In the meantime, there is no shortage of other study material.

There are 38 talks dedicated to prayer Pope Francis gave during his Wednesday general audiences between May 2020 and June 2021. While they are not organized in a cohesive format, readers can scroll through the Vatican’s archive at vatican.va to find them in nine languages.

The dicastery is also sharing links to resources and initiatives organized by others and open to everyone.

For example, the Canadian bishops’ conference is offering a series of eight free-access webinars on prayer in English and French.

Titled, “A Great Symphony of Prayer,” the webinars run in April and October to “delve deeper into the themes highlighted in the ‘Notes on Prayer’ series,” it said. “The meetings will be recorded and made available, with a commentary, on the website of the Canadian Episcopal Conference www.cccb.ca at the end of the series.”

The pope inaugurated his own “School of Prayer” in April when he met with about 200 children attending their catechism class in a Rome parish. The “school” is a series of encounters where the pope will meet with different groups of people to pray together and discuss the various forms of prayer such as thanksgiving, intercession, contemplative prayer, consolation, adoration and supplication.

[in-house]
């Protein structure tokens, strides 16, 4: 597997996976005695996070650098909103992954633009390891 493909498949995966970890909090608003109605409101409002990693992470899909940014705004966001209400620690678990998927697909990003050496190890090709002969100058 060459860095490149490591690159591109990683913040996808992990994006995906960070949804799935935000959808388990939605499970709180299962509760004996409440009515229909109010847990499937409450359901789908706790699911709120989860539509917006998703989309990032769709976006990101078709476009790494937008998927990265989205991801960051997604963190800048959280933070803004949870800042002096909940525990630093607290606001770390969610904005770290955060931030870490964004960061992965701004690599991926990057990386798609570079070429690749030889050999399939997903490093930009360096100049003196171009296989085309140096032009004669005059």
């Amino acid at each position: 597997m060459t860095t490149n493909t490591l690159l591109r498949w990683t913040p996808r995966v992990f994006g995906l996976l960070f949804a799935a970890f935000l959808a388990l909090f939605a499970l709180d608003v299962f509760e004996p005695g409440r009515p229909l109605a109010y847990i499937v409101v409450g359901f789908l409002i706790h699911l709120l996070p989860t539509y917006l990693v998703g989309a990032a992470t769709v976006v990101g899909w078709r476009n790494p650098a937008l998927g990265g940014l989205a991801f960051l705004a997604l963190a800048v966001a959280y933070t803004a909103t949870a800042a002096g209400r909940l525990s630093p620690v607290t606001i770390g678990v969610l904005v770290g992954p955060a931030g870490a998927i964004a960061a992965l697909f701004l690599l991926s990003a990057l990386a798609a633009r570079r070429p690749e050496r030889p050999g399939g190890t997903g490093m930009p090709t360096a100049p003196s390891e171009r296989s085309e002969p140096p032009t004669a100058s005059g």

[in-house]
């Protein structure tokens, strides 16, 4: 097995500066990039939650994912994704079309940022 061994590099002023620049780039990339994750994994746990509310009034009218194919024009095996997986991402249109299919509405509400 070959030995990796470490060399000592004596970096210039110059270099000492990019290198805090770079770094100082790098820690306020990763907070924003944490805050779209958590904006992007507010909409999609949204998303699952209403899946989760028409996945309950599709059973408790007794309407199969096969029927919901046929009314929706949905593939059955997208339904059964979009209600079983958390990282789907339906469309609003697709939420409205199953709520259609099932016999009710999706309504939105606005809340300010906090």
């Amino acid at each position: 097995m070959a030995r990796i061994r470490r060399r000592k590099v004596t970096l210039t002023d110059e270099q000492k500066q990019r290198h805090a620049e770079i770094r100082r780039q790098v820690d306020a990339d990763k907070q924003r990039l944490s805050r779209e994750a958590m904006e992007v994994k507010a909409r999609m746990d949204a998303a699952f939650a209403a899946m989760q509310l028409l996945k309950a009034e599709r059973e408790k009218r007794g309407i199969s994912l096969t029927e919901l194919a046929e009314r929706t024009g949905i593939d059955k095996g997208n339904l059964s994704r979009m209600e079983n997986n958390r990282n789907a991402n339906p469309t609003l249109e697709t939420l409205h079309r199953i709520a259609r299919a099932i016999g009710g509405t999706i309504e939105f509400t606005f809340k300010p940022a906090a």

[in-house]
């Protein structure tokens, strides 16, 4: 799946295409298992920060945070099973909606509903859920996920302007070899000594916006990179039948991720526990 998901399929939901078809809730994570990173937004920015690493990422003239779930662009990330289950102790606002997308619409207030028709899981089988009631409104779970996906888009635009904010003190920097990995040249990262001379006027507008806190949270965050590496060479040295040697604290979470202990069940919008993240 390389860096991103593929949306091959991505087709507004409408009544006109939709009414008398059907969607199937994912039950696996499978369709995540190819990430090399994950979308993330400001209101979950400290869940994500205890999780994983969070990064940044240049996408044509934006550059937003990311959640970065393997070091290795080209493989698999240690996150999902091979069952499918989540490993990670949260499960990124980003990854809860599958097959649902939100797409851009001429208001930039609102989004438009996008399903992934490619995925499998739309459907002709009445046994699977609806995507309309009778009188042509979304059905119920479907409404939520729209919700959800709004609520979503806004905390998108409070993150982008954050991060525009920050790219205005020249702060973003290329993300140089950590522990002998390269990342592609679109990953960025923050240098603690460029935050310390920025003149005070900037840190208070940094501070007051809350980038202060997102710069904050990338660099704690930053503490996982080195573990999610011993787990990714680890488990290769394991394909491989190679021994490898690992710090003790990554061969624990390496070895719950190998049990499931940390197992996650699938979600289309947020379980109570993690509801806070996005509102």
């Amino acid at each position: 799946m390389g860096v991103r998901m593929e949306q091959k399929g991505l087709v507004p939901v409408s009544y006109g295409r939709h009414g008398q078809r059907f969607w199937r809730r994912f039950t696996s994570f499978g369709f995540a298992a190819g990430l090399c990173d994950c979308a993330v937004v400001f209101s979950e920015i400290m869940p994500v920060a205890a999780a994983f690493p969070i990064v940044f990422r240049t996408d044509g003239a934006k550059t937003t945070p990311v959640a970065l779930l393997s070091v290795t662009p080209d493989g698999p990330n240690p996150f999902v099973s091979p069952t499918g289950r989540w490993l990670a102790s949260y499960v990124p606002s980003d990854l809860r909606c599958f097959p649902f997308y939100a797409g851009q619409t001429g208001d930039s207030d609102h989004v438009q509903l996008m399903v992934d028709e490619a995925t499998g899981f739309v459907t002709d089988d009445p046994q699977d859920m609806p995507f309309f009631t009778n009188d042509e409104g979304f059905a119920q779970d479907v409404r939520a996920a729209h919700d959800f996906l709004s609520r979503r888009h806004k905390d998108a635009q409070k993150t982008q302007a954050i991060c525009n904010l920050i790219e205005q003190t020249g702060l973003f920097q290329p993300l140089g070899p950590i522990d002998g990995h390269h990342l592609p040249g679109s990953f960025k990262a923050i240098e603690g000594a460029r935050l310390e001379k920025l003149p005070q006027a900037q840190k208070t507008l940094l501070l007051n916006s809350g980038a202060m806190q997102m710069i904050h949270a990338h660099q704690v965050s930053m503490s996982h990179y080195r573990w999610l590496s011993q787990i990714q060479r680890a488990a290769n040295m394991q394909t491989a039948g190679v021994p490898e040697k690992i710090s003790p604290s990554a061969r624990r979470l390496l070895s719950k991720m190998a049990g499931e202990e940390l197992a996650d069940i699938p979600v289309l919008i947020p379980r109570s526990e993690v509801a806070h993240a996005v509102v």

The pope’s lesson with the children preparing for their first Communion was on the theme of prayers of thanksgiving. He said, “It is important to say thank you for everything.”

Even when there are difficulties and conflicts in the world, Pope Francis told them there is always something to thank God for, encouraging them to think before they go to sleep, “‘What can I thank the Lord for?’ And give thanks.”

He gave them a special prayer of thanks composed for the occasion; the prayer thanked God for the gift of life, the gift of parents, the gift of creation, the gift of Jesus, who is “our brother and savior, friend of the small and the poor” and the gift of his love.

As usual, the pope hopes his initiatives inspire others.

People pray in the rain during a candlelight rosary in St. Peter’s Square at the Vatican May 13, 2023. During the month of May, St. Peter’s Basilica sponsors a rosary procession in the square every Saturday night. (CNS photo/Lola Gomez)

In the preface to the first book in the “Notes on Prayer” series, the pope wrote, “I am certain that bishops, priests, deacons and catechists will find in this year appropriate ways to place prayer at the heart of the proclamation of hope that the 2025 Jubilee will make resound in this troubled time.”

Prayer is not a “magic wand,” the pope has said, but it is through prayer that “a new incarnation of the Word takes place.”

“We are the ‘tabernacles’ where the words of God seek to be welcomed and preserved, so that they may visit the world,” he said Jan. 27, 2021, during an audience talk on prayer.

“The Word inspires good intentions and sustains action; it gives us strength and serenity, and even when it challenges us, it gives us peace,” he said.

Author: OSV News

OSV News is a national and international wire service reporting on Catholic issues and issues that affect Catholics.